John Torenli, Sports Editor
The Daily Eagle
So you wanna be tough guys?
Just 14 games into the season, the five-time defending Atlantic Division champion Boston Celtics are not only looking up at the Brooklyn Nets in the standings, but looking up to them as a role model for toughness, resiliency and poise.
"They're playing like we're supposed to play," said Celtics forward Paul Pierce after Brooklyn buried Boston, 95-83, Wednesday night in Beantown before a hostile crowd of 18,624 at TD Garden.
"We're soft," lamented Boston coach Doc Rivers after Celtics point guard Rajon Rondo and Nets forwards Gerald Wallace and Kris Humphries earned ejections for their part in a first-half brawl that spilled into the stands and energized Brooklyn to its 10th victory of the season. The win also helped the Nets keep pace with the East River rival Knicks for the top spot in the division.
Brooklyn had already built a sizable second-quarter lead when Humphries fouled Boston power forward Kevin Garnett, who tumbled to the parquet floor. Rondo, frustrated throughout the first half, took it upon himself to go after the 6-foot-9 Humphries, shoving him toward the stands and firing a punch.
Wallace, who had received a technical foul for complaining about a call a half minute earlier, jumped in and grabbed Garnett along the baseline as all 10 players on the court became engaged in a wild melee.
When the jersey pulling and trash-talking subsided, the Nets (10-4) went back to the business of beating Boston for the second time in as many meetings during their historic first season in our fair borough.
"We never back down," said Nets point guard Deron Williams, who finished with eight points, seven assists and four rebounds. "It's not about being tough guys. We did a good job of keeping our composure, maintaining our focus in the second half. Two guys got kicked out of the game and other guys stepped up. We're rolling right now."
The "Other Guys", in this case power forward Andray Blatche and sage sharpshooter Jerry Stackhouse, emerged as second-half heroes following the ejections of Wallace and Humphries. Blatche, enjoying a breakthrough early season after six years of disappointment in Washington, scored 17 points and pulled down 13 boards off the bench. Stackhouse, coming off a clutch 14-point effort in Monday night's "Clash of the Boroughs" win over the Knicks at Barclays Center, added 17 points on 5-of-6 shooting from 3-point range.
"We're all together. We're all starting to get it," Blatche said. "That's what family and brotherhood is all about. When I saw Rajon going at Hump, I knew everyone had his back. We're gonna stay focused and humble."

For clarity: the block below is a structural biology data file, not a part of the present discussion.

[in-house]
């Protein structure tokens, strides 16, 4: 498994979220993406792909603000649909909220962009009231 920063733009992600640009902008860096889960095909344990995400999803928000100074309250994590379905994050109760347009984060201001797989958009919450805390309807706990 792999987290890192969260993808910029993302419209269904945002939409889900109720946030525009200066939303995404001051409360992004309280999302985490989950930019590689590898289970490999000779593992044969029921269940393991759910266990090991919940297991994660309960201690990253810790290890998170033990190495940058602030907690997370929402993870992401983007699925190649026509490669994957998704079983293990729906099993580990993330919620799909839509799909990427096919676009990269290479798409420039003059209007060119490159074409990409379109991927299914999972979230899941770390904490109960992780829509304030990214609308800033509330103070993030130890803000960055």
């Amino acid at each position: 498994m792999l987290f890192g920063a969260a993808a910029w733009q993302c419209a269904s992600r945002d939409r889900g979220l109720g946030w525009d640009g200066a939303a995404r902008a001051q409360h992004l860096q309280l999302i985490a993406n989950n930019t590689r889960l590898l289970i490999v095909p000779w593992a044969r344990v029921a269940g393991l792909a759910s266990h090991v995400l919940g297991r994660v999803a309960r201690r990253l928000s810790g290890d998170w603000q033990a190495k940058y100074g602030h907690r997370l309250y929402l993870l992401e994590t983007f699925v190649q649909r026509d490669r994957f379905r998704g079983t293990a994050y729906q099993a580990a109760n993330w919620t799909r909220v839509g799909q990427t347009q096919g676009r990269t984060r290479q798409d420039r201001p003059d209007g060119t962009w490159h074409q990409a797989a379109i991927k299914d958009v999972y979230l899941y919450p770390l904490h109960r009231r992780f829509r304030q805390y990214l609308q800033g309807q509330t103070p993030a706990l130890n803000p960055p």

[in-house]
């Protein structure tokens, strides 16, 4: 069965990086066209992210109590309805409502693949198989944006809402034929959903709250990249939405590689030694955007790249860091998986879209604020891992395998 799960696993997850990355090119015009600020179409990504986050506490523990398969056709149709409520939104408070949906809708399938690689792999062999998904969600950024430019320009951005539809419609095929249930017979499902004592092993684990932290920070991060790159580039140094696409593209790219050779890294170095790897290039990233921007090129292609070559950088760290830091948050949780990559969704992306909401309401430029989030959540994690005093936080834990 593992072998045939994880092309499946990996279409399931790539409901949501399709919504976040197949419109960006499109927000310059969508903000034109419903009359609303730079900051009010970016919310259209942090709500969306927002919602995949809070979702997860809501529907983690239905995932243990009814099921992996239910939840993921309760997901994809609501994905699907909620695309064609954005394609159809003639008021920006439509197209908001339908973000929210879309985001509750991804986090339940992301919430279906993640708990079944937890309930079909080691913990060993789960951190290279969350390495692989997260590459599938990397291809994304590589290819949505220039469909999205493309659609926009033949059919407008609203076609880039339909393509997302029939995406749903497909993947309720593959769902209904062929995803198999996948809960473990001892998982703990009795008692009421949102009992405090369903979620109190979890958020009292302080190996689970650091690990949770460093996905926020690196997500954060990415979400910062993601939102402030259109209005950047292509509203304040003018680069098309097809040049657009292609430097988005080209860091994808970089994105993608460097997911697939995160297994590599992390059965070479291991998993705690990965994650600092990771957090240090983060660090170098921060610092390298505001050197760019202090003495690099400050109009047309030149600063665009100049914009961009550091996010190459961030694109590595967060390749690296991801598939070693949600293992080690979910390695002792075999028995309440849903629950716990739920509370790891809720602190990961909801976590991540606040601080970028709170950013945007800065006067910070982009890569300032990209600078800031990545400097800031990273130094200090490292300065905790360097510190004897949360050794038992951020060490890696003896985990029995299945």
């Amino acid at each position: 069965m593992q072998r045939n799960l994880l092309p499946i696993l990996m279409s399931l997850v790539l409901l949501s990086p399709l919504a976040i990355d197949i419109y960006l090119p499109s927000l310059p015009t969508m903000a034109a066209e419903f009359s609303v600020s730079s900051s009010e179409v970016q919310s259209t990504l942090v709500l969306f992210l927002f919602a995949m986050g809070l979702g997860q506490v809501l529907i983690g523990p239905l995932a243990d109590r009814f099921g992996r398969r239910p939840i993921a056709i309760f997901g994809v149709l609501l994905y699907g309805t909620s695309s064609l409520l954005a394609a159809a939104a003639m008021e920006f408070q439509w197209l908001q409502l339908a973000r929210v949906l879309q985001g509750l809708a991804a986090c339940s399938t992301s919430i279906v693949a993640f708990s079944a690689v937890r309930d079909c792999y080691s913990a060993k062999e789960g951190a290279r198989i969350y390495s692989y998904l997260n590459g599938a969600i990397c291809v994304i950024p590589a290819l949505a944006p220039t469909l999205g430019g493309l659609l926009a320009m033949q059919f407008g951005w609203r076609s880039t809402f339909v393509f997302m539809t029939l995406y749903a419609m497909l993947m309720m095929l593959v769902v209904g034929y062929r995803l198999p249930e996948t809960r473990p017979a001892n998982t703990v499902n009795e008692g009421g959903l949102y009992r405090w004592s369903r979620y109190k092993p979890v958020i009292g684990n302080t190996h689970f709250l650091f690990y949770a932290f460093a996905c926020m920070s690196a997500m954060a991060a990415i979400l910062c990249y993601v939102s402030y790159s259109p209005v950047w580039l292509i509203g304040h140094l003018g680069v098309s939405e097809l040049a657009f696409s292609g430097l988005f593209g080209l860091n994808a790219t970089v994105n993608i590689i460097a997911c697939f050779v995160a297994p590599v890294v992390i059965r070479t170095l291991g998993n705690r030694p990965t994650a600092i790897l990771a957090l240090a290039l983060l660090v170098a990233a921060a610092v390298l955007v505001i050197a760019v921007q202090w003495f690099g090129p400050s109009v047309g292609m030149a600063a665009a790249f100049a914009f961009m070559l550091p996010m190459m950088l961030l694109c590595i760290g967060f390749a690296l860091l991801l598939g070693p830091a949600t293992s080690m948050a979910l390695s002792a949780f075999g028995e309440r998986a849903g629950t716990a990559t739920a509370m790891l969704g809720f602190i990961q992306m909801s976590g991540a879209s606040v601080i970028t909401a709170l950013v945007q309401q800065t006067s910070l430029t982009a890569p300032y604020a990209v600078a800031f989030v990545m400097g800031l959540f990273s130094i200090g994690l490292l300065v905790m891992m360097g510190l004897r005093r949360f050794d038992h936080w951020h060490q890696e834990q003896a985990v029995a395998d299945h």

"This team has a lot of pride," added Stackhouse, who has drilled nearly 54 percent of his attempts from beyond the arc this year despite being one of the few 40-year-olds in the league. "It could have went the other way in the second half, but we stayed together and got separation again. There's a lot of pride on both sides, but we're not going to back down."
Starting shooting guard Joe Johnson led the stat sheet with a team-high 18 points to go with four rebounds and six assists, but it was the Nets' second unit, put together brilliantly this past offseason by general manager Billy King, that saved the day.
"Mentally tough," Nets coach Avery Johnson gushed when asked to assess his team's play. "A lot of fire on our team. They battled and fought hard -- literally, I guess. They didn't give in to the adversity. We're playing some hard-nosed defense."
Reggie Evans, who grabbed 14 rebounds in 18 minutes Monday night against the Knicks, pulled down 10 more boards for his fifth straight double-digit effort in that category.
After missing the playoffs in each of the past five seasons, and finishing dead last in the Atlantic during their first two campaigns under coach Johnson, the Nets finally appear poised not only to make a run at the division crown, but to establish themselves as one of the most cohesive and battle-hardened squads in the NBA.
Just ask the Celtics, who will return to Brooklyn on Christmas Day, hoping to exact some revenge for a humbling defeat and prove they can be just as tough as the first-place Nets.
Hoop du Jour: The Nets certainly weren't the only Brooklyn team that made a statement Wednesday night. Off to a disappointing 0-4 start under first-year coach Jack Perri, the two-time defending Northeast Conference champion LIU-Brooklyn Blackbirds finally "got off the schneid" with an impressive 70-61 victory over visiting Columbia. Reigning NEC Player of the Year Julian Boyd scored a team-high 19 points and fellow senior Jamal Olasewere added 16 as the Blackbirds won their 28th straight game at the WRAC. LIU-Brooklyn will be back in action Saturday afternoon at 4 p.m. against visiting Lafayette as it continues a three-game homestand. Lafayette posted a 98-94 overtime victory against the Blackbirds on Nov. 12 in Easton, Pa. ...
The Nets will be in Orlando Friday night hoping for their third straight win against the Magic before heading to South Beach for a rematch with the defending NBA champion Heat on Saturday. Miami handed Brooklyn its worst loss of the season, 103-73, on Nov. 7. ... Coach Johnson didn't expect either Humphries or Wallace to be suspended for their roles in the brawl, but Rondo will likely face one after throwing a punch at Humphries. Rondo had his streak of consecutive games with at least 10 assists stopped.